It was a Chinese opera, the sign said, and it would perform on Sunday, I went to the small building in the middle of the block marked Singing Club. The outer door was open but the inner screen door was locked.
A woman came out and told me it was at the neighboring Family Association instead. She led me there, up the staircase, and into a large room with folding chairs set up near a red-curtained stage. Musicians tuned their instruments, seated on chairs at the corner of the stage and at the other end was a raised corner platform with drums and gongs.
The front rows of chairs were ribboned off and that was where the woman took me, “No, no, no,” I said and moved toward the back, where a number of people were already seated. I took an aisle seat and looked at the faces around me. They were all Chinese, most of them over sixty, and they were dressed like people in a
hutong, in warm, serviceable, and well-worn clothing. Only a very few women
wore embroidered jackets in bright colors. Most of the men wore caps.
They all seemed to know each other and the room was filled with greetings and beckoning hands, palms down, fingers waving like floating seaweed. The front rows began to fill, with younger women who had taken pains with their hair and their clothing and men with good haircuts, whose outerwear was worn with dash. One man, tall and commanding, swept down the aisle in a well-cut trench coat. Another stood at the front, smiling and chatting in his Italianate sunglasses. Quite a few of these latecomers carried large, elaborate bouquets of flowers which were put together at a table near the stage door.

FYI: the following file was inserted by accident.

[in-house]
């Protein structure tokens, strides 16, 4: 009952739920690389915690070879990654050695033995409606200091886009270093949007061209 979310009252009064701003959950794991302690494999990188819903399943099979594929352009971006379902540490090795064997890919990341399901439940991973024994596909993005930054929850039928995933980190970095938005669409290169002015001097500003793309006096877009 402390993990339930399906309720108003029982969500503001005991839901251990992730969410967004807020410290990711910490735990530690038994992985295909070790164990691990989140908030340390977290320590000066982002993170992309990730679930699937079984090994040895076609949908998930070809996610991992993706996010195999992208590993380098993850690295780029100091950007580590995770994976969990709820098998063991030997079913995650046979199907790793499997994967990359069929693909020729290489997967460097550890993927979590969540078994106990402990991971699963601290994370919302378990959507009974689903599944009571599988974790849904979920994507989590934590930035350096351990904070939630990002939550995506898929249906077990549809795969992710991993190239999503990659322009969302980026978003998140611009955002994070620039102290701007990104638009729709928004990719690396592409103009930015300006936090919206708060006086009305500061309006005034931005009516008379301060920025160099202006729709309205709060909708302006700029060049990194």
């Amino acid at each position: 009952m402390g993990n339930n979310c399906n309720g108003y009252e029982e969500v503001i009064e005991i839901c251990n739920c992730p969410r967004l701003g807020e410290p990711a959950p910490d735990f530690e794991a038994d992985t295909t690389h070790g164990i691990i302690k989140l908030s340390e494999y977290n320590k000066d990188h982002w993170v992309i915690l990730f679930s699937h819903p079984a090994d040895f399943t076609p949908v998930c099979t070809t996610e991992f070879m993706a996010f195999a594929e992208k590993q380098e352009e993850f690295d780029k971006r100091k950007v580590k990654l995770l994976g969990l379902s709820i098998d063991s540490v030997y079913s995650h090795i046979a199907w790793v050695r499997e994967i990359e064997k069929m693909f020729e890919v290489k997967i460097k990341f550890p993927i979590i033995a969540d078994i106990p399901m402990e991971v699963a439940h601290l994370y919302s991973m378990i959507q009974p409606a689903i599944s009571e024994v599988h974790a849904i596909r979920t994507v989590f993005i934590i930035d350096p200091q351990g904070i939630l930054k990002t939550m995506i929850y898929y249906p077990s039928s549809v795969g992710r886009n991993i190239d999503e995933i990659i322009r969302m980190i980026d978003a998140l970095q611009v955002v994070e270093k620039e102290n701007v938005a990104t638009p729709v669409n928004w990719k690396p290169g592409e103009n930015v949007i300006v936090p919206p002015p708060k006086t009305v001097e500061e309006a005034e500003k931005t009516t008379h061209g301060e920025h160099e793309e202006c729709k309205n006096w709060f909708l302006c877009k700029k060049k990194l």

A woman asked me if anyone was sitting in the empty chairs beside me and took her seat nearby. “Do you have a ticket?” she asked, “I don’t. I live in
Chinatown and saw the sign.
This happens once every year.”
I told her I had done the same as she and that I lived in
Chinatown too. The curtains opened before we could talk
any more and a large gong commanded our silence.
A man and woman exchanged badinage on the stage and the woman near me leaned over, “They’re speaking Cantonese. Can you understand?”
What I watched wasn’t what I expected to see. It was more like a variety show than a sustained opera; there was a man in Liberace-style clothing who was obviously making jokes, followed by a man and woman singing a long operatic scene. They and the following singers held books that they referred to frequently; there were none of the flourishes of sleeves and the well-placed footwork that characterized the operas I’d watched in
This was like the singers I’d listened to for hours in , the old people seated in pavilions by the lake, sending out their voices for anyone who cared
to hear. Beihai Park
The old man sitting across the aisle from me sang under his breath and kept time with the index finger of his right hand as two women took the stage. They were clearly the stars of the afternoon. The drums and gongs greeted them wildly as they approached the microphones and their voices were commanding. The older of the two was given a bouquet midway through her performance; the woman who had led me inside presented it to her after a break in the performance. The singer accepted it, cradled it in her arms, carefully put it at her feet, and continued to sing.
At one point my hostess walked down the aisle and whispered as she passed me, “Do you like it?” I nodded and smiled. “Thank you,” she said.
And I sat and listened, overwhelmed with a strong sense of gratitude, that I live in this place, that I am allowed to come into a community and enjoy their music, that I am permitted to be among the old ladies and gentlemen of
Chinatown. (Next year I’ll